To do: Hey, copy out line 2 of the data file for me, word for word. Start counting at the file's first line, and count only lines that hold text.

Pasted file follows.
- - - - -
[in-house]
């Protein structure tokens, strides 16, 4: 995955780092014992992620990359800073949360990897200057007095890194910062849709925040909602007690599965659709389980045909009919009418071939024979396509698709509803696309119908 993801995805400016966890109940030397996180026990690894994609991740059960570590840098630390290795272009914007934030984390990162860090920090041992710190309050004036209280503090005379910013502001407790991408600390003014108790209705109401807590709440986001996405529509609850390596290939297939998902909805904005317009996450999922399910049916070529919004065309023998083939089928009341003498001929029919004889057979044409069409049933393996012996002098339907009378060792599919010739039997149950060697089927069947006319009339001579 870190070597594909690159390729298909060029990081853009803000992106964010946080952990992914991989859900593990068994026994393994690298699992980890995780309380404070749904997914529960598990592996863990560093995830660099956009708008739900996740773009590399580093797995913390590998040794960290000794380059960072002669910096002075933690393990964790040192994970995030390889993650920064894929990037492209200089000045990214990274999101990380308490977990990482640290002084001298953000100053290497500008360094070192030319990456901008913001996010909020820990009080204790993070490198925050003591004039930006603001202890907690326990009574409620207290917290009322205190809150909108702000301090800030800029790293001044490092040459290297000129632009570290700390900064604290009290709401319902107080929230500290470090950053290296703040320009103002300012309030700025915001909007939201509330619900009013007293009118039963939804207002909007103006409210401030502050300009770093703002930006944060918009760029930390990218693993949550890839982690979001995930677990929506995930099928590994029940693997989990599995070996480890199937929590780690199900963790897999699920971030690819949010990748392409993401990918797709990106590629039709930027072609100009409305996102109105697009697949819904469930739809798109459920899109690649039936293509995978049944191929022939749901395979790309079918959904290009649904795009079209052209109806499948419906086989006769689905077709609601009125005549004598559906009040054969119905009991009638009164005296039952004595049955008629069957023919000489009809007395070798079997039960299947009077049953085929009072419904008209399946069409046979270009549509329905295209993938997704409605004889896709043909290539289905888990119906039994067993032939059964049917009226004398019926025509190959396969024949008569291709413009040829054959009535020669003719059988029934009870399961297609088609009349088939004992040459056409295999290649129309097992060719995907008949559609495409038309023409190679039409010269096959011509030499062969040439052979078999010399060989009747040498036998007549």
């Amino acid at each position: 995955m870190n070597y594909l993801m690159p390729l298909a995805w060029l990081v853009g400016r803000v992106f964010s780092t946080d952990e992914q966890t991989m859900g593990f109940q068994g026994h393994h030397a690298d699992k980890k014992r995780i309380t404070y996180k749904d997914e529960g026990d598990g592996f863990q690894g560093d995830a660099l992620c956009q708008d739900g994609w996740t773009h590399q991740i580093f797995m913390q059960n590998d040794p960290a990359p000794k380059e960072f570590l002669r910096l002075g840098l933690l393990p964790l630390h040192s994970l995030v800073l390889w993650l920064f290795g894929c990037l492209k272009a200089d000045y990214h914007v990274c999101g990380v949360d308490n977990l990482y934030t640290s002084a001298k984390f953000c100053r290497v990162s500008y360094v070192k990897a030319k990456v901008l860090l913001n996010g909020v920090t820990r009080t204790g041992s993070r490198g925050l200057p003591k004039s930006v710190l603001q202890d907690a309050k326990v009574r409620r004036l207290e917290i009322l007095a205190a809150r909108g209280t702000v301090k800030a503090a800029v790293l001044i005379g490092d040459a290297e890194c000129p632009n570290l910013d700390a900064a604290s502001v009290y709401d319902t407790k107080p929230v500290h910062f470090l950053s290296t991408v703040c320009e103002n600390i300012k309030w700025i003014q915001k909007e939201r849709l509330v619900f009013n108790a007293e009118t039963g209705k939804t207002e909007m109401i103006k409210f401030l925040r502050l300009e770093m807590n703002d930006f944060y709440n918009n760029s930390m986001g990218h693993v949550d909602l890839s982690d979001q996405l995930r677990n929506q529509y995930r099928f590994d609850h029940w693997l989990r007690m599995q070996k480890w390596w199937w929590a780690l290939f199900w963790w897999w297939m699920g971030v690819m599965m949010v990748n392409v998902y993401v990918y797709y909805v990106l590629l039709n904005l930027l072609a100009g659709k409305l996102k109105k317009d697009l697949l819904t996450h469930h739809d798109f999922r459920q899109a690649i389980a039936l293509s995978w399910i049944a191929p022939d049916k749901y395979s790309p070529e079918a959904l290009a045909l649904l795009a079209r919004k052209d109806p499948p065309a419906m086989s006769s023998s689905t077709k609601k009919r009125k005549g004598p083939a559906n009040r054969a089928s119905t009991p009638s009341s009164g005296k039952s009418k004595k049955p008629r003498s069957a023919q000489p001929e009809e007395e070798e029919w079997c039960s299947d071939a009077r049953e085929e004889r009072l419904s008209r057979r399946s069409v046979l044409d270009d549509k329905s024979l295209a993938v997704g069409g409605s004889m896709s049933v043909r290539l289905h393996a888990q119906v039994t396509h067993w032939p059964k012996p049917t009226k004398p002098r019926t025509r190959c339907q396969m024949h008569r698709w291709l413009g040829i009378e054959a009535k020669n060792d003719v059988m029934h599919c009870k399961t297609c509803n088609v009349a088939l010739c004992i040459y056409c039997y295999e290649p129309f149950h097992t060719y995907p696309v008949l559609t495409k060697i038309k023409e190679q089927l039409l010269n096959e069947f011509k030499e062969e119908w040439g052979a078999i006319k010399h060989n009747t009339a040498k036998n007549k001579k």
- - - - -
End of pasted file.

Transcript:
């Protein structure tokens, strides 16, 4: 995955780092014992992620990359800073949360990897200057007095890194910062849709925040909602007690599965659709389980045909009919009418071939024979396509698709509803696309119908 993801995805400016966890109940030397996180026990690894994609991740059960570590840098630390290795272009914007934030984390990162860090920090041992710190309050004036209280503090005379910013502001407790991408600390003014108790209705109401807590709440986001996405529509609850390596290939297939998902909805904005317009996450999922399910049916070529919004065309023998083939089928009341003498001929029919004889057979044409069409049933393996012996002098339907009378060792599919010739039997149950060697089927069947006319009339001579 870190070597594909690159390729298909060029990081853009803000992106964010946080952990992914991989859900593990068994026994393994690298699992980890995780309380404070749904997914529960598990592996863990560093995830660099956009708008739900996740773009590399580093797995913390590998040794960290000794380059960072002669910096002075933690393990964790040192994970995030390889993650920064894929990037492209200089000045990214990274999101990380308490977990990482640290002084001298953000100053290497500008360094070192030319990456901008913001996010909020820990009080204790993070490198925050003591004039930006603001202890907690326990009574409620207290917290009322205190809150909108702000301090800030800029790293001044490092040459290297000129632009570290700390900064604290009290709401319902107080929230500290470090950053290296703040320009103002300012309030700025915001909007939201509330619900009013007293009118039963939804207002909007103006409210401030502050300009770093703002930006944060918009760029930390990218693993949550890839982690979001995930677990929506995930099928590994029940693997989990599995070996480890199937929590780690199900963790897999699920971030690819949010990748392409993401990918797709990106590629039709930027072609100009409305996102109105697009697949819904469930739809798109459920899109690649039936293509995978049944191929022939749901395979790309079918959904290009649904795009079209052209109806499948419906086989006769689905077709609601009125005549004598559906009040054969119905009991009638009164005296039952004595049955008629069957023919000489009809007395070798079997039960299947009077049953085929009072419904008209399946069409046979270009549509329905295209993938997704409605004889896709043909290539289905888990119906039994067993032939059964049917009226004398019926025509190959396969024949008569291709413009040829054959009535020669003719059988029934009870399961297609088609009349088939004992040459056409295999290649129309097992060719995907008949559609495409038309023409190679039409010269096959011509030499062969040439052979078999010399060989009747040498036998007549």